Minds, Brains, and Science

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Harvard University Press, 1984 - Philosophy - 107 pages
7 Reviews

Minds, Brains and Science takes up just the problems that perplex people, and it does what good philosophy always does: it dispels the illusion caused by the specious collision of truths. How do we reconcile common sense and science? Searle argues vigorously that the truths of common sense and the truths of science are both right and that the only question is how to fit them together.

Searle explains how we can reconcile an intuitive view of ourselves as conscious, free, rational agents with a universe that science tells us consists of mindless physical particles. He briskly and lucidly sets out his arguments against the familiar positions in the philosophy of mind, and details the consequences of his ideas for the mind-body problem, artificial intelligence, cognitive science, questions of action and free will, and the philosophy of the social sciences.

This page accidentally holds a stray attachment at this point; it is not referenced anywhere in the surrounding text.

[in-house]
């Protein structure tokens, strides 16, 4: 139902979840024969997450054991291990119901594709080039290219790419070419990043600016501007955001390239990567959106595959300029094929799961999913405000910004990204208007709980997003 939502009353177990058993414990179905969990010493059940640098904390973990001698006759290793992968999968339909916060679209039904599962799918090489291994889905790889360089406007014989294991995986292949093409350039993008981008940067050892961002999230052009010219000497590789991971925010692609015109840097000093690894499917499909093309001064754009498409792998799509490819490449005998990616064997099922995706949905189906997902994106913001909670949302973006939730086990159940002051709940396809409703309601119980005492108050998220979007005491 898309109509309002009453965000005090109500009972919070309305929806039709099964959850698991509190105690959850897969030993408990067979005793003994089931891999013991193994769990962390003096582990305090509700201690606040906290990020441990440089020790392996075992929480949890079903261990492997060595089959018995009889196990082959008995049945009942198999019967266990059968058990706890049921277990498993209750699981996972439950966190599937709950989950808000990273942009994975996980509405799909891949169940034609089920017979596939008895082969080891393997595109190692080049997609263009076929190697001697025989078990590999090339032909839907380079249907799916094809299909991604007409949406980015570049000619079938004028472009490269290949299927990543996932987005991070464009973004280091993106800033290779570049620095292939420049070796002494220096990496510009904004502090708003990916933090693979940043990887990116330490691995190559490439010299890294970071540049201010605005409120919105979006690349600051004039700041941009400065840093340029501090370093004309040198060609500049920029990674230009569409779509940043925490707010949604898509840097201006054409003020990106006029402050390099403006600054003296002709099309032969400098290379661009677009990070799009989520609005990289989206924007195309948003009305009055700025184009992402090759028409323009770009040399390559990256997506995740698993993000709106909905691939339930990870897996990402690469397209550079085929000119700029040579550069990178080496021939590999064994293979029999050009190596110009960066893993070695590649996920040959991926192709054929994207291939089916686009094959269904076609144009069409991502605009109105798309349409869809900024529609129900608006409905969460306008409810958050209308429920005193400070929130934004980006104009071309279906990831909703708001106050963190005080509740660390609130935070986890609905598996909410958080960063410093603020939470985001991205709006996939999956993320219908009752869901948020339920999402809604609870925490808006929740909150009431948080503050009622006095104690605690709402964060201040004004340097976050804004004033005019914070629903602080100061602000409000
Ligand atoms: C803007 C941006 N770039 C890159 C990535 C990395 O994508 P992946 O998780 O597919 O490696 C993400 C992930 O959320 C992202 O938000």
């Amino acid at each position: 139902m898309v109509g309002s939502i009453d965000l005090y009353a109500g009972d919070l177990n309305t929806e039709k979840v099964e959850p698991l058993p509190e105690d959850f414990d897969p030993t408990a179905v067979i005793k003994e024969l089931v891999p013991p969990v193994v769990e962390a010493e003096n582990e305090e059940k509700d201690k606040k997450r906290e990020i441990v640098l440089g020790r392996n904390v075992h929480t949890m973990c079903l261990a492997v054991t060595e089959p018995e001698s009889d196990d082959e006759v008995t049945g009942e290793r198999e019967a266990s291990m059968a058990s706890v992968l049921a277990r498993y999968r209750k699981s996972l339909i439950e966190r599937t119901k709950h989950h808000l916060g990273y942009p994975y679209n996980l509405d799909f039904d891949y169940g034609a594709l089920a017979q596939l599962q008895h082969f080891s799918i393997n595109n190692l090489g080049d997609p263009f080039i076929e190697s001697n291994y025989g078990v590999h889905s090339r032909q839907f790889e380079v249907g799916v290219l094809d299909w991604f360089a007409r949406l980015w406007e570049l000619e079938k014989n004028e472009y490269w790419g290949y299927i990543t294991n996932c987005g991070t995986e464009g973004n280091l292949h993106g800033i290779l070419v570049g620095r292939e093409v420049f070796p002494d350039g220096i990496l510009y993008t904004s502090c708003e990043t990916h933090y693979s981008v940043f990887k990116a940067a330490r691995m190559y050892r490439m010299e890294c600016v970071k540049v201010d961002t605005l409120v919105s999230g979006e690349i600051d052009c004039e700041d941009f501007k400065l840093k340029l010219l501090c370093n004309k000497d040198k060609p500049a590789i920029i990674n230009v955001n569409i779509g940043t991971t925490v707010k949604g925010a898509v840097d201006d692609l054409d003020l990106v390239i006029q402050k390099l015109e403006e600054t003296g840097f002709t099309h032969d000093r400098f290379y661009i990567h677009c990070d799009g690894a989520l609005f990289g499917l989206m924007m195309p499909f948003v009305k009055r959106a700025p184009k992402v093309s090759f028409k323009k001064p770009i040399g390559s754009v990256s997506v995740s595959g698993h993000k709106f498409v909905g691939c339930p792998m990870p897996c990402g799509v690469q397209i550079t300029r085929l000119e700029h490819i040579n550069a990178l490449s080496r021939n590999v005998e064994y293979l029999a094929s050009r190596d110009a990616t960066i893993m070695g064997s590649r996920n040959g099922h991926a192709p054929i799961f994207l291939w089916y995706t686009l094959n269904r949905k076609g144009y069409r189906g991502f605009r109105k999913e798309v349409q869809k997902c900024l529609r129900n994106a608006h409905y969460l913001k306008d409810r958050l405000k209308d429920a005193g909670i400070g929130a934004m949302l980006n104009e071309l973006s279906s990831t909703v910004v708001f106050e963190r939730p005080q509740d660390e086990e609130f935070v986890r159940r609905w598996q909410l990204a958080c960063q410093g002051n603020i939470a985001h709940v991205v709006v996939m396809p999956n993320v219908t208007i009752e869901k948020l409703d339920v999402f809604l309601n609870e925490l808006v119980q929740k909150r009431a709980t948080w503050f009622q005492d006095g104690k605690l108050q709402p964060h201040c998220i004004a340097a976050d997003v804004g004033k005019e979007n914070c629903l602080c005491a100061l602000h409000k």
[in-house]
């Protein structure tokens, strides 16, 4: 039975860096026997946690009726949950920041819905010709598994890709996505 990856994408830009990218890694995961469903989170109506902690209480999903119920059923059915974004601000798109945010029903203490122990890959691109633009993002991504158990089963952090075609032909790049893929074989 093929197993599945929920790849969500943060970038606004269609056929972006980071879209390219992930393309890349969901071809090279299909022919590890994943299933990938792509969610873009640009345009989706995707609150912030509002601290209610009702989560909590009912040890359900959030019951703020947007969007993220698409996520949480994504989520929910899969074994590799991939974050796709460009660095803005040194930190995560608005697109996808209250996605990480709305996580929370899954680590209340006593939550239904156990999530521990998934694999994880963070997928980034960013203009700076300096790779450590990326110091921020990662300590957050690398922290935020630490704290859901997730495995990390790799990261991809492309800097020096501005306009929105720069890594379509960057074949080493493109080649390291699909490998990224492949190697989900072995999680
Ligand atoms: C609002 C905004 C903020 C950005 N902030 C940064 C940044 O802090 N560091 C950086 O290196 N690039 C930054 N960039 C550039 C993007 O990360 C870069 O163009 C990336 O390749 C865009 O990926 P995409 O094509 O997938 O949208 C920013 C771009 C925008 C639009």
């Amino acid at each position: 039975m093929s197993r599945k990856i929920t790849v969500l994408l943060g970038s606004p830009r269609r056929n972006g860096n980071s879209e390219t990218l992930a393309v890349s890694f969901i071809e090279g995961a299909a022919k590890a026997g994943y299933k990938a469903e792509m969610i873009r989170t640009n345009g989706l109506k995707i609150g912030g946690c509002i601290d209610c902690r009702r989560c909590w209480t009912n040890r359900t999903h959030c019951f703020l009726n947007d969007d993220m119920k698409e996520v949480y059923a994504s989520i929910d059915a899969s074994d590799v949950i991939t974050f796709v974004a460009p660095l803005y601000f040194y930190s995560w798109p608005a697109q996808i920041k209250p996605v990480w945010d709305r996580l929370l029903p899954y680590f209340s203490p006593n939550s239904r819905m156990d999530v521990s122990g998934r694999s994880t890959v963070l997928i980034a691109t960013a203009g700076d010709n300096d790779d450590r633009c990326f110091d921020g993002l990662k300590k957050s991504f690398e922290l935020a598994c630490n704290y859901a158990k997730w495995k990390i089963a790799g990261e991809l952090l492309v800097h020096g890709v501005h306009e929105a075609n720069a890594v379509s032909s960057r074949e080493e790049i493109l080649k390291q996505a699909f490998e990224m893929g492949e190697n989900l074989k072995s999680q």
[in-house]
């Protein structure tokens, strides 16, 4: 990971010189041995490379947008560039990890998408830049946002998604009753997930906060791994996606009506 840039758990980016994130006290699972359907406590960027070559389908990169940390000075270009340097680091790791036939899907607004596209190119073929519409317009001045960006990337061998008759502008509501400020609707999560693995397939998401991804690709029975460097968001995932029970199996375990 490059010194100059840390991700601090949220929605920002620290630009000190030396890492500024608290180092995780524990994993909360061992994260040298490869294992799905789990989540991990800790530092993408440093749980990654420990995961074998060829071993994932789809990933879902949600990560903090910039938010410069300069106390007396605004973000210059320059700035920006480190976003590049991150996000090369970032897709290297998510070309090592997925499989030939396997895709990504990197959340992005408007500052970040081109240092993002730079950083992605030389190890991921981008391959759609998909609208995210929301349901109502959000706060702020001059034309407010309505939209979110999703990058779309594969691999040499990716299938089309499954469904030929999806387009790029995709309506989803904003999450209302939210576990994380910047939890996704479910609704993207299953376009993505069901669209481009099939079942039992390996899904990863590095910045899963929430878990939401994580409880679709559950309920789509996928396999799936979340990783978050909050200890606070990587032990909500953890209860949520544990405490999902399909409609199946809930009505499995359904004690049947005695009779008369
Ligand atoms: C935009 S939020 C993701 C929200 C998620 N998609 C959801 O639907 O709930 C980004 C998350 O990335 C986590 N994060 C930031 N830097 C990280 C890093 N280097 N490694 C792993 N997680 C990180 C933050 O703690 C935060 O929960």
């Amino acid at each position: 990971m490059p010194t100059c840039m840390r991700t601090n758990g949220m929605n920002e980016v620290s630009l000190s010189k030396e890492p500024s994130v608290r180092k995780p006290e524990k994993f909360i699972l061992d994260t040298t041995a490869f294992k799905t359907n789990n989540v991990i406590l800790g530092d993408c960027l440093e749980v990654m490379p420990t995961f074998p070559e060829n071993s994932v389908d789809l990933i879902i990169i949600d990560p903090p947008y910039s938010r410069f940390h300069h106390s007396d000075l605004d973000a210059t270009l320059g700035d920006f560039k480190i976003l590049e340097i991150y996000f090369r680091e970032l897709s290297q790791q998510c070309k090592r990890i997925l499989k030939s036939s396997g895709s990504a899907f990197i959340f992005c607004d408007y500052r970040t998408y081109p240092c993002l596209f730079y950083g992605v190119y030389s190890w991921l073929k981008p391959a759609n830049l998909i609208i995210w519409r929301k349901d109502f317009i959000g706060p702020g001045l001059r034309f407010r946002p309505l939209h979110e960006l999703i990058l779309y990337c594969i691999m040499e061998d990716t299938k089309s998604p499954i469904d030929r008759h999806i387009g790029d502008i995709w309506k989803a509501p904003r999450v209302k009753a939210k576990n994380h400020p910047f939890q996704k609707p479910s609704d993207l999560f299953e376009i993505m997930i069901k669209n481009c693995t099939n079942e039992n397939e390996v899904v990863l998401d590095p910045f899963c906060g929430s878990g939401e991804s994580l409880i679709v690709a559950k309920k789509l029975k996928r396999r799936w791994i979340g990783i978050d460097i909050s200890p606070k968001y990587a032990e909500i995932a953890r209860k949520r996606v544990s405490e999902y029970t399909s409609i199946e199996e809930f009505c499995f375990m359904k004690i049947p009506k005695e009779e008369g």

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Review: Minds, Brains and Science (1984 Reith Lectures)

User Review  - Cliff Hays - Goodreads

This book is worth it for chapter 2 alone, where the author presents his Chinese Room thought-experiment. Read full review

Review: Minds, Brains and Science (1984 Reith Lectures)

User Review  - Tim Pendry - Goodreads

Although almost thirty years old, Searle's (relatively) easy to read popular classic of analytical philosophy still stands up as a corrective to the exuberant claims of non-philosophers about the ... Read full review

Contents

INTRODUCTION
7
CAN COMPUTERS THINK?
28
THREE
42
THE STRUCTURE OF ACTION
57
PROSPECTS FOR THE SOCIAL
71
THE FREEDOM OF THE WILL
86
SUGGESTIONS FOR FURTHER
101
Copyright

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About the author (1984)

John Searle is Slusser Professor of Philosophy at the University of California, Berkeley. His most recent publications include Mind: A Brief Introduction (2004), Consciousness and Language (2002) and Rationality in Action (2001, 2003).

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